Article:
Sedimentary Geology Research Group from the University of Innsbruck Makes a Research Trip to Taiwan
A group of about 30 people from the University of Innsbruck—professors, PhD and master’s degree students, and other students—took part in a Sedimentary Geology research and study trip to Taiwan from February 3 to February 21. The University of Innsbruck is located in the middle of the Easter Alps and the university has a long tradition of research of mountain regions worldwide.
Taiwan has more than 268 peaks over 3000 meters, making it an ideal place for mountain research for people working in a wide range of disciplines. Taiwan is very active tectonically and also experiences frequent typhoons, and this gives Taiwan uniquely high rates of uplift, precipitation, denudation, and sedimentation: the rates are several orders higher compared to those in the Alps. Prof. Michael Strasser led the Sedimentary Geology Working Group of the University of Innsbruck and interdisciplinary colleagues’ researchers and students from Austria to Taiwan, where they interacted with Taiwanese colleagues and students, and colleagues from other European countries and Japan.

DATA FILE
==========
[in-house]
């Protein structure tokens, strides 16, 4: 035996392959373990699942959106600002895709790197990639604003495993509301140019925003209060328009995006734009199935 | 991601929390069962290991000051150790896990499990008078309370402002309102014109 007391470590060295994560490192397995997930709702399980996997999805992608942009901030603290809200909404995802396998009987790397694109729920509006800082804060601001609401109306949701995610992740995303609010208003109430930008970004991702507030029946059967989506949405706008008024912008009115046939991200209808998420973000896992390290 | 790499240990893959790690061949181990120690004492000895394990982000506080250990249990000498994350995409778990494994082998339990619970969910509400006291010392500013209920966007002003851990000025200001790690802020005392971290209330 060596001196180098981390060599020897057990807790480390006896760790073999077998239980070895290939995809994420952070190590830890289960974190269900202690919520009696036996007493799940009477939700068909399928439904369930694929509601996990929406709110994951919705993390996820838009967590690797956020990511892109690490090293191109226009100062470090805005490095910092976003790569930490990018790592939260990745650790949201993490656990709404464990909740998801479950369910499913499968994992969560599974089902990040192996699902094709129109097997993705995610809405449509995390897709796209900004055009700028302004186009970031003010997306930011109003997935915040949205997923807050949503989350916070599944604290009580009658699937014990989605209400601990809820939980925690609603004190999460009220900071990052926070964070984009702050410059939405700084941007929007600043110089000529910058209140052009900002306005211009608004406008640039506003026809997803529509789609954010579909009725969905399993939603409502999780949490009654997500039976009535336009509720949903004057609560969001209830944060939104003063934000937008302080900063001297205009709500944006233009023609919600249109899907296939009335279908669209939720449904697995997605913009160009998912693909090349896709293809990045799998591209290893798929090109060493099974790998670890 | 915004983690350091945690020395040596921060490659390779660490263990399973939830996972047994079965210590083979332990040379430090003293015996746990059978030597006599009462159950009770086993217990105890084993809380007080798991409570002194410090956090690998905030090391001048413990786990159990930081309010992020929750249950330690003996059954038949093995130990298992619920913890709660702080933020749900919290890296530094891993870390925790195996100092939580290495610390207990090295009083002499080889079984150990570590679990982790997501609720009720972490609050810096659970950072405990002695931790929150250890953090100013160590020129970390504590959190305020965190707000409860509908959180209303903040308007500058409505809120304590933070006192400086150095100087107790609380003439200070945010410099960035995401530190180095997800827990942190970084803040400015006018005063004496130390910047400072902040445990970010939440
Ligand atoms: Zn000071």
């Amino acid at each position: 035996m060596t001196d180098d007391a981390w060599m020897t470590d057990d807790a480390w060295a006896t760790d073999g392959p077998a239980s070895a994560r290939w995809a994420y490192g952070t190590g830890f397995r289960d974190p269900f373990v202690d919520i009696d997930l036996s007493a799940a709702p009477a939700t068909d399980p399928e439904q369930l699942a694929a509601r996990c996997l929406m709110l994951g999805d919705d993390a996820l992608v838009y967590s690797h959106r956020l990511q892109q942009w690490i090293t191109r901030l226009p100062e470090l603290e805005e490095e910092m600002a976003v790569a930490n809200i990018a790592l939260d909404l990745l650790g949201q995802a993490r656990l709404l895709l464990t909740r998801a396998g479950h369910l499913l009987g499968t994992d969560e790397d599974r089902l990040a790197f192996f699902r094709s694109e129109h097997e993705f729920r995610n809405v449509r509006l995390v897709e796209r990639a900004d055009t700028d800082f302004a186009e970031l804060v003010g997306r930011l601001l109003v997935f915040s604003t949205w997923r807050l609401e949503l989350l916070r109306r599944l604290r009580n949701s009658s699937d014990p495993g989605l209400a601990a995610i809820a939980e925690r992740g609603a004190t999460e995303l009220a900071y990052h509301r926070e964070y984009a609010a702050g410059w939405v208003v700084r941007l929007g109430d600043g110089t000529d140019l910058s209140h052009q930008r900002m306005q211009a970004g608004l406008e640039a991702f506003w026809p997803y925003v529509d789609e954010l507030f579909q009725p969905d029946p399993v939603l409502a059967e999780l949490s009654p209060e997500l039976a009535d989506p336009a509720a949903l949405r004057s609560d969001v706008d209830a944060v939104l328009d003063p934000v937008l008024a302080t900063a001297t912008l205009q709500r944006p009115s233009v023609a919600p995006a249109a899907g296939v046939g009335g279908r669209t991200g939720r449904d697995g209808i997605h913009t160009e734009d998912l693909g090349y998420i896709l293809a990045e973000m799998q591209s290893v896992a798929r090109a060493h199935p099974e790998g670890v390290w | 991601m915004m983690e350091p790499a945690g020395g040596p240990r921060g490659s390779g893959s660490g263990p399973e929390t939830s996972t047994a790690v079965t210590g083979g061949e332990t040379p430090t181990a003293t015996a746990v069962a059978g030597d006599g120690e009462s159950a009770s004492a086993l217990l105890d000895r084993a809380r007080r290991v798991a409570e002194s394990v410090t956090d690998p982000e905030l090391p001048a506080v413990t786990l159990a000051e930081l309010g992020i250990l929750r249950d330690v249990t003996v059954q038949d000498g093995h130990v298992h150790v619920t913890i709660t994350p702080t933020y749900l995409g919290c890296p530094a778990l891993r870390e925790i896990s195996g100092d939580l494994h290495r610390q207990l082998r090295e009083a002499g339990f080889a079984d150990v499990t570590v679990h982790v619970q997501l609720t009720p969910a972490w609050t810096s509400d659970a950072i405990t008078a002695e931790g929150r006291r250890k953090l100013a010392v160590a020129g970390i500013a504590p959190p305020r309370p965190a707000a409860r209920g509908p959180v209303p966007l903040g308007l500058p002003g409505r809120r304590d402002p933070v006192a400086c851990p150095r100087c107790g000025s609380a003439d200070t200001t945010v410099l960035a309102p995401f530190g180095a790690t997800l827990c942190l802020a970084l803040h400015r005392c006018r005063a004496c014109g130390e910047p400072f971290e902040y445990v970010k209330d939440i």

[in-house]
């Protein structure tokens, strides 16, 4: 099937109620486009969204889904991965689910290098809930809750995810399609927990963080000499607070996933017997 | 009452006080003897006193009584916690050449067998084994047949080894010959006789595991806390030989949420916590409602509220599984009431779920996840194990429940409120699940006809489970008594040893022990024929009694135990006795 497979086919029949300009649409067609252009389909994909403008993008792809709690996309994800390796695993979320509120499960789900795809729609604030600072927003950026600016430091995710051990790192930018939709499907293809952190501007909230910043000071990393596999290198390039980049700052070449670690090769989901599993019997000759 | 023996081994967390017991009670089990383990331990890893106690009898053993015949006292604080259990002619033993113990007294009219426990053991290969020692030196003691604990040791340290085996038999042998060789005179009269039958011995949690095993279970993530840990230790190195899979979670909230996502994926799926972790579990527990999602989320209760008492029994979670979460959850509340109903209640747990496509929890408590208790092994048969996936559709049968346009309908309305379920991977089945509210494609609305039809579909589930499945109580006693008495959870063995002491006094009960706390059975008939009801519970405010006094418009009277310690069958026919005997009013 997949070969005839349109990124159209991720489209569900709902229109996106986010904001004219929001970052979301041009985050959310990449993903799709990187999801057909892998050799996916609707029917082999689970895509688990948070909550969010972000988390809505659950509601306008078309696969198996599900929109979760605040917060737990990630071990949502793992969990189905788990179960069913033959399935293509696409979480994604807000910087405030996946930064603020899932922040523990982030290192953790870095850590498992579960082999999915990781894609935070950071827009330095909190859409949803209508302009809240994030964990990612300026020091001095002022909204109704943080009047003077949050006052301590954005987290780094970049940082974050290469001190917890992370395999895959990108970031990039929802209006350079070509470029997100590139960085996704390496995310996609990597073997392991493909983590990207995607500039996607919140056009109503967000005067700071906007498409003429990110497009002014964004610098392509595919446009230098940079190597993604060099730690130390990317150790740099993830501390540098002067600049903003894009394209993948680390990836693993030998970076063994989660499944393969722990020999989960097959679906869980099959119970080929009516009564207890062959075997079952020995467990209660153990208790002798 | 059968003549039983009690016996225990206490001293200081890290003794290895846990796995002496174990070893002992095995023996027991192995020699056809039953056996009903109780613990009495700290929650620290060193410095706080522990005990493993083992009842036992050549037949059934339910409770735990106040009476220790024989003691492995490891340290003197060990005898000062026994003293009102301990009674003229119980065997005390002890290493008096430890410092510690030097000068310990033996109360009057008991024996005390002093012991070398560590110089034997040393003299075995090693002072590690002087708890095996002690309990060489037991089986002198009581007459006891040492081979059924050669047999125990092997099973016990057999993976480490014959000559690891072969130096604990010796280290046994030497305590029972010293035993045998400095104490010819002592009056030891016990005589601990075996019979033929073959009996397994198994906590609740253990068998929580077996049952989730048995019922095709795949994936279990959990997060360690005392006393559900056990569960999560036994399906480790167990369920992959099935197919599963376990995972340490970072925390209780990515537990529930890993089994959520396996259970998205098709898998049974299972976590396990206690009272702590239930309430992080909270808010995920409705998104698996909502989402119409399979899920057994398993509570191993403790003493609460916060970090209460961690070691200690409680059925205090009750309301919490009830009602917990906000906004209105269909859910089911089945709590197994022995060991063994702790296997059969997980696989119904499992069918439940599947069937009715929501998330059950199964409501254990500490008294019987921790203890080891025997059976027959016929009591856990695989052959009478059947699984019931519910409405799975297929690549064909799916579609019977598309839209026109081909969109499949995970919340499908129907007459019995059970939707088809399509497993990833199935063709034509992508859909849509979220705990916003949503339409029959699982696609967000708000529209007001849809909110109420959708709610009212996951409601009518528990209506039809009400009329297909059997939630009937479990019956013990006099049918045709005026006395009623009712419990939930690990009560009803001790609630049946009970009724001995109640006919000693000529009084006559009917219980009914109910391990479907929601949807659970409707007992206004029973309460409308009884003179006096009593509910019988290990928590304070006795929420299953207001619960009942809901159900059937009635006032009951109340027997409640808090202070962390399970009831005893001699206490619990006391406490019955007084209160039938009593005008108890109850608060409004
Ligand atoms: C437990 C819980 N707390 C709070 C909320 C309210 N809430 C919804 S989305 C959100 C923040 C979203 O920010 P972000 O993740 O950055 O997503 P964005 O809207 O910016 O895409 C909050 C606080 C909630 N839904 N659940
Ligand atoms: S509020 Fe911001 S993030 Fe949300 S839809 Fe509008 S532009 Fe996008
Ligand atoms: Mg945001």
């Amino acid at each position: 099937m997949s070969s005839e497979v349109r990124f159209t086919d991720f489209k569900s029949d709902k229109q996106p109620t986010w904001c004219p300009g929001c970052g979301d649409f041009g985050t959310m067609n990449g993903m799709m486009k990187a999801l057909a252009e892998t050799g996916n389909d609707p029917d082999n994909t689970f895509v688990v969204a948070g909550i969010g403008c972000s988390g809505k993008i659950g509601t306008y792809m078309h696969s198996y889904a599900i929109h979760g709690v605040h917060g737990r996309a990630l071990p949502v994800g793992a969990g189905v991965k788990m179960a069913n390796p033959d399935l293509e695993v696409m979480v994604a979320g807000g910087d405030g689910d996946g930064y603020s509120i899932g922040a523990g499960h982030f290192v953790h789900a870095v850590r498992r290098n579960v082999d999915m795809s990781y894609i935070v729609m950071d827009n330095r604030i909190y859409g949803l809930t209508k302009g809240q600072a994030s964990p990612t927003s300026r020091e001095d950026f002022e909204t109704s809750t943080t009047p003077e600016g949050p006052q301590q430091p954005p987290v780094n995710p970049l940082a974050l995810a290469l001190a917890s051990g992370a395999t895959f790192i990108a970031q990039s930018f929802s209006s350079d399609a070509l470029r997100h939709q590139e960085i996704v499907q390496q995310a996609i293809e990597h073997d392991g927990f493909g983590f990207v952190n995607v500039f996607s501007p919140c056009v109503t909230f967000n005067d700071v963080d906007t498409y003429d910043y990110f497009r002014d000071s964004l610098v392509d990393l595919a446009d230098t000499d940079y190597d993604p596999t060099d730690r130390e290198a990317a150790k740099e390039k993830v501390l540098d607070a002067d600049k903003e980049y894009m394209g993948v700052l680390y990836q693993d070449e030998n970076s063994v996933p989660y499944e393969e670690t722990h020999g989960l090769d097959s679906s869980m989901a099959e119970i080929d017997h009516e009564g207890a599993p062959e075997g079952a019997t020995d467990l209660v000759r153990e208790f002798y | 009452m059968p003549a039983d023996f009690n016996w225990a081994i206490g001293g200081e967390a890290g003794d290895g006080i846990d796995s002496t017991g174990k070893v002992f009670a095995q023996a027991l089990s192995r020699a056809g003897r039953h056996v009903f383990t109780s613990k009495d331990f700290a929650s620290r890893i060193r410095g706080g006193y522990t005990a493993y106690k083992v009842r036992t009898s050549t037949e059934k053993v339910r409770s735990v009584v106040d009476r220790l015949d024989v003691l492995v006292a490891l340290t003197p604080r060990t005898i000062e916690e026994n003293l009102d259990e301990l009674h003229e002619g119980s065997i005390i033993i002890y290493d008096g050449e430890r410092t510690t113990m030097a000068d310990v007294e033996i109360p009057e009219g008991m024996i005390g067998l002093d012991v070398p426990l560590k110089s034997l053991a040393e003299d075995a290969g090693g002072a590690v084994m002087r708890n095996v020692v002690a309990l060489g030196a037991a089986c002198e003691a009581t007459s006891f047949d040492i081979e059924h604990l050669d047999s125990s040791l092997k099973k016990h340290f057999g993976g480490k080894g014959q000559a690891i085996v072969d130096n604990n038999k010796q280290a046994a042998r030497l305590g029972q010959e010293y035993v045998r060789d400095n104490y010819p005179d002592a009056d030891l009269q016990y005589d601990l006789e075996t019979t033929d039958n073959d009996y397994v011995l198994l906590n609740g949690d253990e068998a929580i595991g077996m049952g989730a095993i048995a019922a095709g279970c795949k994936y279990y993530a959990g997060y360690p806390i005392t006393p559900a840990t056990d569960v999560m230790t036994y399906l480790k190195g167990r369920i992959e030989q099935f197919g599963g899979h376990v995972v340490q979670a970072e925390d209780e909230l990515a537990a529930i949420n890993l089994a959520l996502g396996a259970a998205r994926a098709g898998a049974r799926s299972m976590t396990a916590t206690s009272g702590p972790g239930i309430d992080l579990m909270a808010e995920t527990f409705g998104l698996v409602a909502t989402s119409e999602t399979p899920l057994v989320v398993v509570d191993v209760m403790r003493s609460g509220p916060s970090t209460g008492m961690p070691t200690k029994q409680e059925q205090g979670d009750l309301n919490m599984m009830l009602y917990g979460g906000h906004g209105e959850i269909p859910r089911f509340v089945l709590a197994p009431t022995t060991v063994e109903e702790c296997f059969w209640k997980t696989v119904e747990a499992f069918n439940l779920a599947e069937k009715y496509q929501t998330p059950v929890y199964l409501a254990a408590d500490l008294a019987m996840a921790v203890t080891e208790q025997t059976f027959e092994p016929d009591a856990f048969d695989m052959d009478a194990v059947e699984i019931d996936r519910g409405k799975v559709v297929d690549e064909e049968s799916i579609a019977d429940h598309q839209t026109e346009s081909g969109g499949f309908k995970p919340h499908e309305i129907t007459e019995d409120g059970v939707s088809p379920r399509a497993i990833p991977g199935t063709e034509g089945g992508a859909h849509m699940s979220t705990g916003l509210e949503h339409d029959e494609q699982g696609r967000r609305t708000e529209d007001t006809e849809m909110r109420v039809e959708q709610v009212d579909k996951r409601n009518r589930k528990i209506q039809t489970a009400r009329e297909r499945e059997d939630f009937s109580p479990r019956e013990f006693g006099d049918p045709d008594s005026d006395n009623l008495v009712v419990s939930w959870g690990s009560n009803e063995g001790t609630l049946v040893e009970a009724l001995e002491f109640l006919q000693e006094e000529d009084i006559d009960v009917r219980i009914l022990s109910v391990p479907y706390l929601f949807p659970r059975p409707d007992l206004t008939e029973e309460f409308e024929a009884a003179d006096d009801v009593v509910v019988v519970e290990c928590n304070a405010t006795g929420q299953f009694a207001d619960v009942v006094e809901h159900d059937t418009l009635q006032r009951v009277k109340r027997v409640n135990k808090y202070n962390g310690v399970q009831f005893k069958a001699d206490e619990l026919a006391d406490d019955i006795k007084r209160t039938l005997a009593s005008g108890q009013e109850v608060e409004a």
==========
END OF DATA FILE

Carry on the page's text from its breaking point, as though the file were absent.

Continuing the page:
During their stay, the Austrian researchers and students attended a workshop on Extreme Events Archived in Geological Records: Opportunities and Challenges at the Institute of Oceanography of National Taiwan University, with twenty Taiwanese scientists. They engaged in field sampling and lab work for a pilot study project in central Taiwan, and they discussed and addressed a wide range of topics relevant to different aspects of mountain areas. These included geohazards, climate related changes, active tectonics, mountain building processes, the impact of globalization on the ecology, environment-human interactions …. in a source-to-sink context (i.e. from mountain tops to deep oceans).
This study and research visit and related efforts have enhanced the current research cooperation between Taiwan and Austria and helped to provide an interdisciplinary platform for the students who will become future mountain research leaders.